If you aren’t sure if the workers you enlist should be classified as employees or self-employed contractors, the HMRC provides this tool to help you make the right determination.
The chart below can also help provide some clarity.
|Question||Possible IR35||Probably Not IR35|
|Do you have control over what, how, when, and where the contractor completes their work?||Yes – The company decides||No – Contractor decides|
|Are you obligated to offer the contractor work, and are they obligated to complete it?||Yes – The company provides consistent work that the contractor is obliged to do.||No – The company is not expected or obligated to provide work.|
|Is the contractor an essential part of your business?||Yes – The contractor plays a key role in the business’s functioning.||No – The company does not depend on the contractor’s input.|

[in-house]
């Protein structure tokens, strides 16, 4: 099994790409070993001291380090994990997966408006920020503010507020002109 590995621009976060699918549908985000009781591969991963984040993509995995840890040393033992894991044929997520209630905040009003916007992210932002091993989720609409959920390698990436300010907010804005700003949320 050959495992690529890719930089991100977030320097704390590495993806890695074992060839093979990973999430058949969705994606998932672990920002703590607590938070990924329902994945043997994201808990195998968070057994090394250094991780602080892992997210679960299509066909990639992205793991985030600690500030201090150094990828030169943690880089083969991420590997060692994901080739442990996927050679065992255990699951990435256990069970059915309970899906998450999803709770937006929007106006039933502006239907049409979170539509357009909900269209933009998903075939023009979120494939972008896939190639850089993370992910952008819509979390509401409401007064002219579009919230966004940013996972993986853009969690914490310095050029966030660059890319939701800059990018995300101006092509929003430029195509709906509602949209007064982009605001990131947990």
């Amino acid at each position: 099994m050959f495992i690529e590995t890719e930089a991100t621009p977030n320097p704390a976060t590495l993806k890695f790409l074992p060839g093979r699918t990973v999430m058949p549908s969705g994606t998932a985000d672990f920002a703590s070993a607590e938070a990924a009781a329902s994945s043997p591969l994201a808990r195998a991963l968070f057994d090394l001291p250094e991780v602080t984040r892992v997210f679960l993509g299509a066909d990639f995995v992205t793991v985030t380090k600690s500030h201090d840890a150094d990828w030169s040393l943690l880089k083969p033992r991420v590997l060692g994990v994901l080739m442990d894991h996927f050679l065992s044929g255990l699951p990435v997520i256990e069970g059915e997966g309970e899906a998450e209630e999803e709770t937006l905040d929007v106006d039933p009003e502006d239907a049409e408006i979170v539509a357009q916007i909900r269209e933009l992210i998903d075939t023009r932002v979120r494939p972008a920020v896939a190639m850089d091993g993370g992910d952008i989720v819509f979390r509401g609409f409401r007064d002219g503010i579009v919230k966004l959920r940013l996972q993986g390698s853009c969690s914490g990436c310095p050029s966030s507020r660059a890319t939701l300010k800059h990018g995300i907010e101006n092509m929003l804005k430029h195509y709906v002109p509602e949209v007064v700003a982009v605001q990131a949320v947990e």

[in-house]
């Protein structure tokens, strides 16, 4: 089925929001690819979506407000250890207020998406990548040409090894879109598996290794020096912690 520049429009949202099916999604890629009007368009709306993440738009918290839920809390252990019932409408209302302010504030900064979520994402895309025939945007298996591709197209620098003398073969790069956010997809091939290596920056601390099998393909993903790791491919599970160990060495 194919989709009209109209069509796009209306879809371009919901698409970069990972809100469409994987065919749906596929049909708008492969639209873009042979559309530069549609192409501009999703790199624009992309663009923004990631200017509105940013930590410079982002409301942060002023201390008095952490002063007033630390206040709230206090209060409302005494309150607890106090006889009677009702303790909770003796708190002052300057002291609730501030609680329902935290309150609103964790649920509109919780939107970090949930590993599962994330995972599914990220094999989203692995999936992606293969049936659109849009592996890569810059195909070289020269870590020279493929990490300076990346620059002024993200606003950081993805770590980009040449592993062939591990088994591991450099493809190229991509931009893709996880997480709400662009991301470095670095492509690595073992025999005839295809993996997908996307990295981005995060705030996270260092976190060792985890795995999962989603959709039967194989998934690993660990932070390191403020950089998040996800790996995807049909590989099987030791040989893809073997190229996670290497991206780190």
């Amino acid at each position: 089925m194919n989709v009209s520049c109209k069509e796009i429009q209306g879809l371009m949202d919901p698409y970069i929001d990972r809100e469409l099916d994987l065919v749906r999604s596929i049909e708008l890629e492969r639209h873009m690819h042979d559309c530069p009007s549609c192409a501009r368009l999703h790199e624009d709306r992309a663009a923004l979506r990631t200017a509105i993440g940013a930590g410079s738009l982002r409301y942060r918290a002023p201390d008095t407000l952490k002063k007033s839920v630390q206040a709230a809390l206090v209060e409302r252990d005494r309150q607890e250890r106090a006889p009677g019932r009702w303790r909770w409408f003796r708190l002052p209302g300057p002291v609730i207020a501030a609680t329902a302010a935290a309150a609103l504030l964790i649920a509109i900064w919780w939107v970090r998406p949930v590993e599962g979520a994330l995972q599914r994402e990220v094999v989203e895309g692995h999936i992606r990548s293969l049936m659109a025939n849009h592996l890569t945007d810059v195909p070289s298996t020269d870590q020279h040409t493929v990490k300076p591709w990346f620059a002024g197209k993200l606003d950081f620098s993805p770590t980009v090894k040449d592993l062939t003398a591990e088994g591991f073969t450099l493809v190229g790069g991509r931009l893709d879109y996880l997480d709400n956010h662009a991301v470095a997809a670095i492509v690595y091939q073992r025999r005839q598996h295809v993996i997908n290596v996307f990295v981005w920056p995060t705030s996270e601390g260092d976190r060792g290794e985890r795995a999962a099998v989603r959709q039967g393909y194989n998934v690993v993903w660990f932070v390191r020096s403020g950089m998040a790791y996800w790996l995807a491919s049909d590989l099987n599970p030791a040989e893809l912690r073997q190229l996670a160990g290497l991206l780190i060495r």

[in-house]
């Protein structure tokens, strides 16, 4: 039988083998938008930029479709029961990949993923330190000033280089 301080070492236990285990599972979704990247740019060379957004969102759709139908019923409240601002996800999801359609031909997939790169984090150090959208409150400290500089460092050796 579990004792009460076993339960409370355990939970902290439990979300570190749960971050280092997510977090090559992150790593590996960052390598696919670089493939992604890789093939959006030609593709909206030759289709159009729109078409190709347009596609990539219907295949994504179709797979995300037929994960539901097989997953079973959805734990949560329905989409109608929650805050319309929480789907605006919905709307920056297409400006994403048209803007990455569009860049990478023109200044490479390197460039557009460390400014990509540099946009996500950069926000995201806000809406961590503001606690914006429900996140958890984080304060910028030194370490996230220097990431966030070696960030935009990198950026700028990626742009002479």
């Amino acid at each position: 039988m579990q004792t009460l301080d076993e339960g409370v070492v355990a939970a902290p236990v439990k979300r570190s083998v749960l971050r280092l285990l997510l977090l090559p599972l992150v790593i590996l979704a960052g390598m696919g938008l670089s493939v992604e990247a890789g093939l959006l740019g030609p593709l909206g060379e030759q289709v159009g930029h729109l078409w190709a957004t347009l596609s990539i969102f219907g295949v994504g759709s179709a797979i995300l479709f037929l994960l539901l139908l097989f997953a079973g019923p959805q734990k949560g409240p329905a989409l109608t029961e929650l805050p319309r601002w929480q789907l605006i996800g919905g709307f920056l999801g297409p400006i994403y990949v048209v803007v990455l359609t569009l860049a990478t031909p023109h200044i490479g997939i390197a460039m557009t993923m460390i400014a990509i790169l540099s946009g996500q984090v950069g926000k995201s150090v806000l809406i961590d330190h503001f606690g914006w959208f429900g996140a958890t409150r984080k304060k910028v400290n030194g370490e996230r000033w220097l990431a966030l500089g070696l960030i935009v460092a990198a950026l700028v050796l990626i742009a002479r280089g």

|Do you provide the contractor the equipment and tools they need to do their work?||Yes – The company provides the equipment.||No – The contractor supplies his or her own equipment.|
|Does the contractor get benefits from the company, such as paid time off, sick leave, or bonuses?||Yes – The company offers benefits to the contractor.||No – The contractor doesn’t get any benefits beyond their wages.|
|Does the contractor have to do their assigned work themselves, or can someone else complete it in their place?||The contractor has to complete the work themselves as a “personal service.”||Someone else can complete the work in his or her place.|
How is the IR35 contractor rule changing?
Currently, public sector companies are responsible for determining the employment status of the independent contractors that they work with and informing them of their decision. For companies in the private sector, it’s up to the workers to determine their employment status for each contract.